One of the tricks to high-speed communication is embedding the clock signal within the data. Getting the clock back out, and using it to recover the data, requires some careful design.
Parallel buses are being replaced by serial buses to save space—and even to improve speed. Done right, a high-speed serial bus can transfer more data more reliably than a traditional parallel bus. Not surprisingly, there are challenges to making this work correctly, and one of those is separating the clock signal from the data. The fact that the signals are distorted by distance and time doesn't make it any easier.
High-speed transmission systems
In recent years as digital transmission systems require more capacity, there's a trend to replace parallel buses with high-speed serial lines. Although the transmission distances may be less than a meter, the design of such a link has many similarities to communication systems that span several meters or even tens of kilometers.
Data transmission systems are made up of three basic devices: a transmitter, a channel, and a receiver. If the system will have a serial link, whether for a communications system or a serial bus, the three elements are usually specified individually so that entire system, when put together, achieves some overall performance level. In a digital communications system the key specification is bit-error-ratio (BER). Transmitters are generally specified to have a certain waveform performance quantified by parameters such as eye-diagram opening, edge-speeds, and power or voltage levels.
The receiver is specified a bit differently. In many systems, receiver performance is defined to guarantee that it will be able to always achieve the desired system BER as long as the incoming signal meets a minimum performance level. As might be expected, this minimum acceptable performance level is often described in terms similar to the transmitter specifications. You can understand this better by examining how a high-speed digital receiver operates.
The high-speed receiver
In its most basic form, the receiver is a decision circuit. Its primary function is to decide if the incoming bits are logic 1s or logic 0s. The decision process is made easier and with less chance of error if the voltage or power separation between the incoming logic levels is as large as possible. This separation width partially drives the specification of the transmitter but it also drives the specification of the receiver. Given that a transmitter has a limit to the signal levels it can reasonably achieve and that the signal will be degraded going through the channel, there will be tradeoffs between how big the transmitted signal must be and yet how small it can get and still be accurately interpretable by the receiver.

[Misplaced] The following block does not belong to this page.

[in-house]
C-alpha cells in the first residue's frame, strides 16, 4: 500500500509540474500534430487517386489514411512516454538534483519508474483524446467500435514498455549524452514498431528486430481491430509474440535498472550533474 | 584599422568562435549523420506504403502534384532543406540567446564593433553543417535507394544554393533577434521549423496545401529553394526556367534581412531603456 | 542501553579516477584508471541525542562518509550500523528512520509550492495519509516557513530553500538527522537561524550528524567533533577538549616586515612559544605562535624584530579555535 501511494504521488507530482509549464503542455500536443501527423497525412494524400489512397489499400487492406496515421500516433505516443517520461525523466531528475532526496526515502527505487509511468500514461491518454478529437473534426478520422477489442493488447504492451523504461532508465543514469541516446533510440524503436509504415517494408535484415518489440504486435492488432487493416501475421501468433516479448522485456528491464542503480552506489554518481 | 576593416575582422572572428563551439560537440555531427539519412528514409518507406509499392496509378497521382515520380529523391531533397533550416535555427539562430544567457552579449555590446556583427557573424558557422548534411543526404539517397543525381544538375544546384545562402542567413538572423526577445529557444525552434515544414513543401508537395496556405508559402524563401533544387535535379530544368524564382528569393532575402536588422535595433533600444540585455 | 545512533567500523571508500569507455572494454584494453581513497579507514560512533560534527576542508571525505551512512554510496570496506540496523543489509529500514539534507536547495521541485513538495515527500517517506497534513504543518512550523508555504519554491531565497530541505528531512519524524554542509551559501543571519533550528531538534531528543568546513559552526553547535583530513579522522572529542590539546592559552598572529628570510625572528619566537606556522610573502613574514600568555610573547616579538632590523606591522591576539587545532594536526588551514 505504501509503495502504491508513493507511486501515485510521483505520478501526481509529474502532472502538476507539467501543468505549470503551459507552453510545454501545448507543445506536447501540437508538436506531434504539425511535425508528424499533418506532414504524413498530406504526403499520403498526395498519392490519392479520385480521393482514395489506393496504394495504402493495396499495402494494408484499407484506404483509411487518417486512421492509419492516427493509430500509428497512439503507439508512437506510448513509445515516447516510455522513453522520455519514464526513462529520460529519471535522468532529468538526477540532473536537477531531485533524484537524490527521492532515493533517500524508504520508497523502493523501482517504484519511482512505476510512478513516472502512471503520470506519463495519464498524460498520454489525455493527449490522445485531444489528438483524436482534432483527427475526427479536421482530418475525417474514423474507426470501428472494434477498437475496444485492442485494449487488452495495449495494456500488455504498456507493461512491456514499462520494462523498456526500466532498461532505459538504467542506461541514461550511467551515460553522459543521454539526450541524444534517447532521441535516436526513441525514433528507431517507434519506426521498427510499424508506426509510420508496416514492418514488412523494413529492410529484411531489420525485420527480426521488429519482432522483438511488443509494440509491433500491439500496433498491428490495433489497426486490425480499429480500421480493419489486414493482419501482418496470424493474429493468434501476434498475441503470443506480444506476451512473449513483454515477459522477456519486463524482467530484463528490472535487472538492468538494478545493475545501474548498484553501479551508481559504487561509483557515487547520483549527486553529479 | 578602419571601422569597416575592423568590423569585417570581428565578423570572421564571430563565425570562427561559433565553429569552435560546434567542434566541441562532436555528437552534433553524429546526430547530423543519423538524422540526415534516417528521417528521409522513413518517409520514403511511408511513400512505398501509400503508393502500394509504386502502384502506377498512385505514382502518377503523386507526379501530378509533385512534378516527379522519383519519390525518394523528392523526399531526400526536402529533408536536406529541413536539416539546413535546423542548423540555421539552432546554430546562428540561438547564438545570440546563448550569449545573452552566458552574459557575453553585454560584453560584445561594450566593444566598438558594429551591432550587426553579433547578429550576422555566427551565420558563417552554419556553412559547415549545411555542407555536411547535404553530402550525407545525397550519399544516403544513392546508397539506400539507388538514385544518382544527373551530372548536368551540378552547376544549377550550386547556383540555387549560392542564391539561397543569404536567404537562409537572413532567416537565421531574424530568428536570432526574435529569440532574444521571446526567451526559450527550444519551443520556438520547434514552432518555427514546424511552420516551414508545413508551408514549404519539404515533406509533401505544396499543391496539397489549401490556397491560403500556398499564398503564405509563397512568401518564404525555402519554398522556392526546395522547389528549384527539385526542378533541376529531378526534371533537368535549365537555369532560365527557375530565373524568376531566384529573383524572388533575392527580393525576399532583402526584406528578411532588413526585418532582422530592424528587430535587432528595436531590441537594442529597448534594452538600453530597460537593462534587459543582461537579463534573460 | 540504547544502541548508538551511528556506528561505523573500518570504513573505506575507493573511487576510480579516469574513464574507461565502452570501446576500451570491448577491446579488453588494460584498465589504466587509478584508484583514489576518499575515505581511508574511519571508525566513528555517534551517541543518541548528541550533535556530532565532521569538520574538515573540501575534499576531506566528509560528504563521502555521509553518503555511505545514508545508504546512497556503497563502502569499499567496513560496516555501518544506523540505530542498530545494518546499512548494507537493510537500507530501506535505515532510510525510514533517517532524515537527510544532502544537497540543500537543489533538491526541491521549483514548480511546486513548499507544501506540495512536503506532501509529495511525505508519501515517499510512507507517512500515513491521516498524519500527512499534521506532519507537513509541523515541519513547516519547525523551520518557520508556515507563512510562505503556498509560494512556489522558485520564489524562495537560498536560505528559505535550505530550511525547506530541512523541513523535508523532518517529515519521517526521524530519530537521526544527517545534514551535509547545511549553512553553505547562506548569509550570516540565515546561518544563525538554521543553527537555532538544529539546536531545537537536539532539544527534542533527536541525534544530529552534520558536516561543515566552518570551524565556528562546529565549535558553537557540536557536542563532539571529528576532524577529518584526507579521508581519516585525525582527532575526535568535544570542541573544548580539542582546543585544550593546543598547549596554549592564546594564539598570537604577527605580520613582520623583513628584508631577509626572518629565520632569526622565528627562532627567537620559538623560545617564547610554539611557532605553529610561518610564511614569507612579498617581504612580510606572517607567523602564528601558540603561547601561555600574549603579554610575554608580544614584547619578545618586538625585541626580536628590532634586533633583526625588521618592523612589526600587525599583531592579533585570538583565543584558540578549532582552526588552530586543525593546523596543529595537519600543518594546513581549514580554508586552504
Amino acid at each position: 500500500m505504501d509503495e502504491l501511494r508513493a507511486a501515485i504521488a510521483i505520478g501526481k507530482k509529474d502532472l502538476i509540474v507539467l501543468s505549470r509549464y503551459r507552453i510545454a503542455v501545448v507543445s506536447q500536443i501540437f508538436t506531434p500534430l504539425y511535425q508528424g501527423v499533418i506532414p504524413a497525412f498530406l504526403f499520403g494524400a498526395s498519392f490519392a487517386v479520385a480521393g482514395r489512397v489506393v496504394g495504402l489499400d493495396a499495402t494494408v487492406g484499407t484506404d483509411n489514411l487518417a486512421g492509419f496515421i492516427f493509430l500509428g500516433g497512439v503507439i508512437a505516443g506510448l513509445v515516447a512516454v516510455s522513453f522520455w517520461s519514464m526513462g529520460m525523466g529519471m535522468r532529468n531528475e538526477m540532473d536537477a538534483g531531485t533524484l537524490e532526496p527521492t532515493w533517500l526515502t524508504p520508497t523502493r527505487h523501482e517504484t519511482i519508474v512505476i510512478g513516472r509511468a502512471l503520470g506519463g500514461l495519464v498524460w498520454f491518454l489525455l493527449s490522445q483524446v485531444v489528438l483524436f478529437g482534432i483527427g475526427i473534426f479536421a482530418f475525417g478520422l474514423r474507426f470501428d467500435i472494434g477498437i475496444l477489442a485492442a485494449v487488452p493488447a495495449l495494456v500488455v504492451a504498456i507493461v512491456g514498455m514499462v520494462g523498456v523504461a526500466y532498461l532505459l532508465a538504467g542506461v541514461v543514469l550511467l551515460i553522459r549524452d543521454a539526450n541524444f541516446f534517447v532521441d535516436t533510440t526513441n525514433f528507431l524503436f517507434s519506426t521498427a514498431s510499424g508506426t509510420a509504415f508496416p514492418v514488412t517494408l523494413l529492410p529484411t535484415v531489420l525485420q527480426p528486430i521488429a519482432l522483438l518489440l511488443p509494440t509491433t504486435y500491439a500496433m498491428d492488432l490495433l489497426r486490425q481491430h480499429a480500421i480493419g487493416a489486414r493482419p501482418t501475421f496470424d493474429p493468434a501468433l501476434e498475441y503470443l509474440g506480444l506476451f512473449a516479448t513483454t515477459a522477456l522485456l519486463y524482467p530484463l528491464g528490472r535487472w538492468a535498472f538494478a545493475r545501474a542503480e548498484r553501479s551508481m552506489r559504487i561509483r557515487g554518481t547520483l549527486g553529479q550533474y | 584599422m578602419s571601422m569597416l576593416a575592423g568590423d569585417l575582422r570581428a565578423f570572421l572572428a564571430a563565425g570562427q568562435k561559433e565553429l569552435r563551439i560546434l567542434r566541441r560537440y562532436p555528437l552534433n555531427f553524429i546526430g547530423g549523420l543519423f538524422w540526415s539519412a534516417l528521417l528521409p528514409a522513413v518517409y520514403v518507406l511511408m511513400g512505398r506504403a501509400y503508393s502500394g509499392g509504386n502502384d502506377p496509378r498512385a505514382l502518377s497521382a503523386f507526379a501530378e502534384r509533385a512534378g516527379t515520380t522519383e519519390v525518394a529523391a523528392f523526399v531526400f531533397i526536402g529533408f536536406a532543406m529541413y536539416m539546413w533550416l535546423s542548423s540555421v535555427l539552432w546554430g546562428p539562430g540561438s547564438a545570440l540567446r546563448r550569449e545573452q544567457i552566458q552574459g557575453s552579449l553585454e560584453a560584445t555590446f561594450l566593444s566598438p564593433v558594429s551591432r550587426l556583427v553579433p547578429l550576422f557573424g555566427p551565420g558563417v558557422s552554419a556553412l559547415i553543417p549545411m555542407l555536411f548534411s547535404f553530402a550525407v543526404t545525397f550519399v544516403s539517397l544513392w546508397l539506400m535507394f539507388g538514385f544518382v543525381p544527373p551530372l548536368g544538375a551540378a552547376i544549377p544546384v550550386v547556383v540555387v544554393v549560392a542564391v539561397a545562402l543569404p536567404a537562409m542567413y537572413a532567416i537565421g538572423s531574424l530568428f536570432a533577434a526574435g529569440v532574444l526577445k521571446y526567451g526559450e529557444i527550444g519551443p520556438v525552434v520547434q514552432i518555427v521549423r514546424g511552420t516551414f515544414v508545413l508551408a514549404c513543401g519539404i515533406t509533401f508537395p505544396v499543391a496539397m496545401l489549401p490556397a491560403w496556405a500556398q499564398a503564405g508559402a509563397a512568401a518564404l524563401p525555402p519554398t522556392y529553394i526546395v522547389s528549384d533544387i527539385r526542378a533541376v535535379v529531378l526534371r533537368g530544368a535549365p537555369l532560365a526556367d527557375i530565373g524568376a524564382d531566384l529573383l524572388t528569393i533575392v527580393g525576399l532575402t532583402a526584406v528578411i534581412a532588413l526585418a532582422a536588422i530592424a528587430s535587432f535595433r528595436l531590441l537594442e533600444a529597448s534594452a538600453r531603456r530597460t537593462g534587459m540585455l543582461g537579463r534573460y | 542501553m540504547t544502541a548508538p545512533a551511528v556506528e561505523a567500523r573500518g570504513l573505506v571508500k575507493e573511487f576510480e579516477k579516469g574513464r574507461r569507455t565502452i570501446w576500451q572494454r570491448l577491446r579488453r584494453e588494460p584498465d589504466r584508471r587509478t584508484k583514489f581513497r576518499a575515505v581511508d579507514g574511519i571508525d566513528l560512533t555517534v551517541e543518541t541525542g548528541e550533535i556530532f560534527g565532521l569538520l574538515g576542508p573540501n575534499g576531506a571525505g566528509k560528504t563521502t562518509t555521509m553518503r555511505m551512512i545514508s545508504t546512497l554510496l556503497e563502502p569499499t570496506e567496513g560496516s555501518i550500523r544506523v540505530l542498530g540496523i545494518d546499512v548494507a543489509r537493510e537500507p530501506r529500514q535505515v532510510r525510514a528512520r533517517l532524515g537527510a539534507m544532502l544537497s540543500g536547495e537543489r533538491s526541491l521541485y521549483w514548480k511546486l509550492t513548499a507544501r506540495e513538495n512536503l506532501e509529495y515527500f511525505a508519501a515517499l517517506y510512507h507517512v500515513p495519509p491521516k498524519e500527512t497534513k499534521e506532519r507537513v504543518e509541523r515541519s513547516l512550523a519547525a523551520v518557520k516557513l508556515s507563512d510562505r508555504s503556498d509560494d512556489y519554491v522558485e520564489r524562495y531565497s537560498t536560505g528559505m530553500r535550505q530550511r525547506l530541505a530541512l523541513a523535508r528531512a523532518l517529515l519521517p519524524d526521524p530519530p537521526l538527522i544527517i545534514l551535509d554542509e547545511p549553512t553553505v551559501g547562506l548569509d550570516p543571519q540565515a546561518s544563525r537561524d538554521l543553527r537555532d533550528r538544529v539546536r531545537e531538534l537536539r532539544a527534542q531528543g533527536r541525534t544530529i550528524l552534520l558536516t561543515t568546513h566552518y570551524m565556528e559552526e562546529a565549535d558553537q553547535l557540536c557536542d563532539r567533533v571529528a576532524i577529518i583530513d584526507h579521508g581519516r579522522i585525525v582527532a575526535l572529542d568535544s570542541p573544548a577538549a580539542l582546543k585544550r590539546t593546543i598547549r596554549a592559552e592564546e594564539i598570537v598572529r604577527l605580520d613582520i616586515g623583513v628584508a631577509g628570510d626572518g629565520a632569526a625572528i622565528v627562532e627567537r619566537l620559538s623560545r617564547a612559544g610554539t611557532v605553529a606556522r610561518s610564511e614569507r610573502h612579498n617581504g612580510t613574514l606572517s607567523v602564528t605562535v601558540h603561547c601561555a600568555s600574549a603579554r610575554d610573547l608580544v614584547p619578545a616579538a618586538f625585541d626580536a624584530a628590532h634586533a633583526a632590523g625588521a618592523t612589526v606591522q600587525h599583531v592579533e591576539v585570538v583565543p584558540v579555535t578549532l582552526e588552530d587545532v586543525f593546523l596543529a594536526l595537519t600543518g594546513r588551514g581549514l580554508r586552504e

Figure 1 shows a basic serial communication system and how a signal may be degraded when it reaches the receiver.
Figure 1: Serial communications system
Ensuring that the decision process occurs at an optimal time is critical to the receiver circuit decision process. Timing is most critical when a logic 1 is preceded or followed by a logic 0 or when a logic 0 is preceded or followed by a logic 1. In these cases, it's usually ideal for the decision to take place at the center of the bit period. For example, if the incoming bit stream is a 0, 1, 0 it's critical that the decision doesn't take place close to where the signal is switching between amplitude levels such as the 0 to 1 transition or signal “edge.” If the decision takes place near the edge, the likelihood of a bit error increases dramatically.
Some form of clock signal must be provided to the decision circuit to time the decision process. If the incoming data stream is at 1Gbps, then a 1GHz clock is needed. But not just any 1GHz signal will suffice. This signal must be highly synchronous with the incoming data stream. Just a small offset in frequency between the data rate and the receiver clock will cause the decision point to slip from its ideal time location and degrade the BER. You can solve this problem by deriving the receiver clock signal directly from the incoming data stream itself.
A clock-extraction circuit is often based upon a phase-locked-loop (PLL) architecture. A voltage-controlled oscillator (VCO) initially runs at a frequency close to the expected data rate. Part of the VCO signal is routed to a phase detector, which will compare the phase of the VCO signal with a portion of the incoming data stream. If the VCO is not at the same rate as the data signal, the phase detector will produce an error signal that is proportional to the frequency difference. This error signal is used as a controlling signal at the VCO to adjust its frequency and force the VCO to match, or lock to, the incoming data signal. The receiver circuit now has the critical capability of timing its decision circuit at exactly the rate of the data and in the center of the bit period for optimal BER performance.
Figure 2 shows how a clock signal can be derived from a data stream.
Figure 2: PLL-based clock extraction circuitry